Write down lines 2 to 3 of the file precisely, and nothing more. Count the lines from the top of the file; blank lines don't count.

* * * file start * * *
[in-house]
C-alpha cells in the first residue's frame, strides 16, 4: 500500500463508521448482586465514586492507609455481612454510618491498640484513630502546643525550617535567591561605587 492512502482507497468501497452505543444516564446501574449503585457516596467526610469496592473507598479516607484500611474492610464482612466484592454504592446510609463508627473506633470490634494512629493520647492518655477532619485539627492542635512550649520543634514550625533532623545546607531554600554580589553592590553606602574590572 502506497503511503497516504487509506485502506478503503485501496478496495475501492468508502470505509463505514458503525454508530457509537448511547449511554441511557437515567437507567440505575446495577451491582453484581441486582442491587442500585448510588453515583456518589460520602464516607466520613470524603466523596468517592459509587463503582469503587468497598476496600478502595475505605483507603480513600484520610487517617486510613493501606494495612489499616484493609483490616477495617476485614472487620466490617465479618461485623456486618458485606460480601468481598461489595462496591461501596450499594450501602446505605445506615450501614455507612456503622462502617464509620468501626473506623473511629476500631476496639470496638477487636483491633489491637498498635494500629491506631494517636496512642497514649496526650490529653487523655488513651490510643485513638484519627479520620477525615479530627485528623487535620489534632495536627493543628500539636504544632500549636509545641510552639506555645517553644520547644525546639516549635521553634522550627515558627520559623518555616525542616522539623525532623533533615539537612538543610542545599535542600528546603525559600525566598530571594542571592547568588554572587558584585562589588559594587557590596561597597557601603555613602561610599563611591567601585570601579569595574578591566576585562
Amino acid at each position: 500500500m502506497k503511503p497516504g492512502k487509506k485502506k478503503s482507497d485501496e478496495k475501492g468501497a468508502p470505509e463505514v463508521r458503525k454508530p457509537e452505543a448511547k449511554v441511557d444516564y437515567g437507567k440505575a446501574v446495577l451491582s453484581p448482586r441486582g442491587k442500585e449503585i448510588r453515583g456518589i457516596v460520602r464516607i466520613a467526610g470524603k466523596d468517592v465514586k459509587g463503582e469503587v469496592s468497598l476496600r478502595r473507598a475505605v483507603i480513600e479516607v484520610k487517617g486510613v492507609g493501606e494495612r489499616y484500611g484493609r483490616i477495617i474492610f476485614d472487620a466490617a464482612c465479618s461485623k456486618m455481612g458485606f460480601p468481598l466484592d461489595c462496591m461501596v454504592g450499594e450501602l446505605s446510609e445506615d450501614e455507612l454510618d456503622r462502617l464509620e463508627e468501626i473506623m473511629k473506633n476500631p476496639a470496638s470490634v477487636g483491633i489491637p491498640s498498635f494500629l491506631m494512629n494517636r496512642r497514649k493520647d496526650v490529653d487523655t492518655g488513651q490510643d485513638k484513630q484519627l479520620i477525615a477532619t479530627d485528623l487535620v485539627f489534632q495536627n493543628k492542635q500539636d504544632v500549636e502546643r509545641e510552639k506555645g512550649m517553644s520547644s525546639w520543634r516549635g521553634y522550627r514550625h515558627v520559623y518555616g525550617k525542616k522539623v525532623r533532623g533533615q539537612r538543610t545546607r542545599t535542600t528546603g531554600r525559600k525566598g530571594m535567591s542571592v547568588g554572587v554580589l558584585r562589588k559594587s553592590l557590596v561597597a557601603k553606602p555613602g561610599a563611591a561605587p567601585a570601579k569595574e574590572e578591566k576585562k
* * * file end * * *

C-alpha cells in the first residue's frame, strides 16, 4: 500500500463508521448482586465514586492507609455481612454510618491498640484513630502546643525550617535567591561605587 492512502482507497468501497452505543444516564446501574449503585457516596467526610469496592473507598479516607484500611474492610464482612466484592454504592446510609463508627473506633470490634494512629493520647492518655477532619485539627492542635512550649520543634514550625533532623545546607531554600554580589553592590553606602574590572 502506497503511503497516504487509506485502506478503503485501496478496495475501492468508502470505509463505514458503525454508530457509537448511547449511554441511557437515567437507567440505575446495577451491582453484581441486582442491587442500585448510588453515583456518589460520602464516607466520613470524603466523596468517592459509587463503582469503587468497598476496600478502595475505605483507603480513600484520610487517617486510613493501606494495612489499616484493609483490616477495617476485614472487620466490617465479618461485623456486618458485606460480601468481598461489595462496591461501596450499594450501602446505605445506615450501614455507612456503622462502617464509620468501626473506623473511629476500631476496639470496638477487636483491633489491637498498635494500629491506631494517636496512642497514649496526650490529653487523655488513651490510643485513638484519627479520620477525615479530627485528623487535620489534632495536627493543628500539636504544632500549636509545641510552639506555645517553644520547644525546639516549635521553634522550627515558627520559623518555616525542616522539623525532623533533615539537612538543610542545599535542600528546603525559600525566598530571594542571592547568588554572587558584585562589588559594587557590596561597597557601603555613602561610599563611591567601585570601579569595574578591566576585562
Amino acid at each position: 500500500m502506497k503511503p497516504g492512502k487509506k485502506k478503503s482507497d485501496e478496495k475501492g468501497a468508502p470505509e463505514v463508521r458503525k454508530p457509537e452505543a448511547k449511554v441511557d444516564y437515567g437507567k440505575a446501574v446495577l451491582s453484581p448482586r441486582g442491587k442500585e449503585i448510588r453515583g456518589i457516596v460520602r464516607i466520613a467526610g470524603k466523596d468517592v465514586k459509587g463503582e469503587v469496592s468497598l476496600r478502595r473507598a475505605v483507603i480513600e479516607v484520610k487517617g486510613v492507609g493501606e494495612r489499616y484500611g484493609r483490616i477495617i474492610f476485614d472487620a466490617a464482612c465479618s461485623k456486618m455481612g458485606f460480601p468481598l466484592d461489595c462496591m461501596v454504592g450499594e450501602l446505605s446510609e445506615d450501614e455507612l454510618d456503622r462502617l464509620e463508627e468501626i473506623m473511629k473506633n476500631p476496639a470496638s470490634v477487636g483491633i489491637p491498640s498498635f494500629l491506631m494512629n494517636r496512642r497514649k493520647d496526650v490529653d487523655t492518655g488513651q490510643d485513638k484513630q484519627l479520620i477525615a477532619t479530627d485528623l487535620v485539627f489534632q495536627n493543628k492542635q500539636d504544632v500549636e502546643r509545641e510552639k506555645g512550649m517553644s520547644s525546639w520543634r516549635g521553634y522550627r514550625h515558627v520559623y518555616g525550617k525542616k522539623v525532623r533532623g533533615q539537612r538543610t545546607r542545599t535542600t528546603g531554600r525559600k525566598g530571594m535567591s542571592v547568588g554572587v554580589l558584585r562589588k559594587s553592590l557590596v561597597a557601603k553606602p555613602g561610599a563611591a561605587p567601585a570601579k569595574e574590572e578591566k576585562k